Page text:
Film: Slave Of Love

Just because there's a war on, it doesn't mean you can't wear a Nice Hat.

Slave of Love is a 1976 film by Nikita Mikhalkov, starring Elena Solovey.

Olga Voznesenskaya is a silent screen star whose pictures are so popular that underground revolutionaries risk capture to see them. She's in southern Russia filming a tear-jerker in the waning days of the Russian Civil War, as the Bolsheviks are closing in on the Crimea. Although married, she spends time every day with Victor Pototsky, the film's cameraman. Gradually, it comes to light that Victor uses his job as a cover for filming White atrocities and Red heroism: he's a Bolshevik. He asks her for help, and she discovers meaning in her otherwise flighty and self-centered life. Love blooms. Will the Red forces arrive in time to save them from a suspicious White military leader? Will she find courage?

Has the examples of:

  • Anguished Declaration of Love: A nervous, stressed-out Olga finally gasps out that she loves Victor, and that they can be together if he will only wait a little while.
  • Cigarette of Anxiety: Olga has a lot of problems lighting and smoking a cigarette while meeting with Pototsky after finding out what he's up to.
  • Deliberately Monochrome: The Bolshevik raid on the film studio is in black and white.
  • Dirty Coward: Olga accuses one of the local underground commnuists of this after he refuses to acknowledge her following Pototsky's murder. In fact he's just laying low, and leads the Bolshevik raid on the Whites shortly thereafter.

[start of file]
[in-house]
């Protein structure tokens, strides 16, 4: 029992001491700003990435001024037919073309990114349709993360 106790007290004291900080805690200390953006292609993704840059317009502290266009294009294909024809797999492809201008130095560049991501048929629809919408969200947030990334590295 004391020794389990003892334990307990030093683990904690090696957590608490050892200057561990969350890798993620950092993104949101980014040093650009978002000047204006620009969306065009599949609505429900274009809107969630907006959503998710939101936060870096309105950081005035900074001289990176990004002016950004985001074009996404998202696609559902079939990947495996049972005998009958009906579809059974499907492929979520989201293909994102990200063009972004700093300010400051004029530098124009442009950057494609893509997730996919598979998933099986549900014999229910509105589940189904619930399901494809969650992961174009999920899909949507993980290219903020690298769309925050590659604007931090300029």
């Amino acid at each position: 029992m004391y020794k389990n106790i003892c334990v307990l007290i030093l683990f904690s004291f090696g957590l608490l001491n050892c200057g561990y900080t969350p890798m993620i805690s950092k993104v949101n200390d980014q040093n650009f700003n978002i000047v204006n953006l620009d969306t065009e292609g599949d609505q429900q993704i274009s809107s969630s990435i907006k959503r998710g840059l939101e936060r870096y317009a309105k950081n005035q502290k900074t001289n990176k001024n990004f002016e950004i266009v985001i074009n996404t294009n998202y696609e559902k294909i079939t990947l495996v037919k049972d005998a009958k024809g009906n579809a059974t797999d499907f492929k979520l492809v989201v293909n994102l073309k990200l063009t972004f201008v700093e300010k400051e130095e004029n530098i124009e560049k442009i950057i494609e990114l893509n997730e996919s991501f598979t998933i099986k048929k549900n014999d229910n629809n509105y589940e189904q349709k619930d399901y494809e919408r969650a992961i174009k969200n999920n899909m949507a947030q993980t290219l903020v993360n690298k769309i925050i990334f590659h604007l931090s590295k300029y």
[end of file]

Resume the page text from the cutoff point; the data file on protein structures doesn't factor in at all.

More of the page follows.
• Drives Like Crazy: Pototsky has a habit of careening onto sidewalks and such when driving the production company's car.
  • The Ghost: Maksakov, the lead actor in Olga's troupe, who has elected to stay behind in Moscow and join the Bolsheviks. Olga resents him for this.
  • Humans Are Bastards: "Gentlemen, you are beasts!". Said by Olga to the White soldiers who are chasing after her and surely are about to kill her.
  • Ominous Fog: Commented on by the trolley driver, as he drives Olga into the fog. Sure enough, instead of driving her to safety in the town, he jumps off the trolley and betrays her to some White cavalrymen.
  • One-Woman Wail: From Olga as Pototsky is getting filled full of lead in the square.
  • Scenery Porn: The Crimea sure does look pretty.
  • State Sec: The local White militia, led by Fedotov. Fedotov gets less jovial and more menacing as the situation elsewhere deteriorates for the Whites.
  • True Art Is Angsty: In-Universe from Olga's director, who after hearing that Olga plans to go back to Moscow expresses guilt over the cheesy melodramas tha the makes.
  • Very Loosely Based on a True Story: A real silent-film actress named Vera Kholodnaya who relocated to the Crimea after the Bolsheviks took power in Moscow, and died in January 1919, probably of the Spanish flu, but believed by some to have been murdered.
  • Villain with Good Publicity: Pototsky and the Bolsheviks believe this of the Whites. And it was true, in a sense at least. The atrocities of the Bolsheviks were quite well known in the West, the murder of the tsar and his family being most infamous. Meanwhile the White Russian forces were just as bad (they loved to kill Jews), but this was not as well reported.
  • While Rome Burns: The members of Olga's troupe are quite aware that things are going badly for the White Russian forces and that their days numbered, but they continue making their sappy melodrama nonetheless. A little historical context is useful here—in Real Life, the Crimea was the last holdout for the White Russians, who controlled it for a while after the White forces under Denikin and Kolchak elsewhere had been crushed.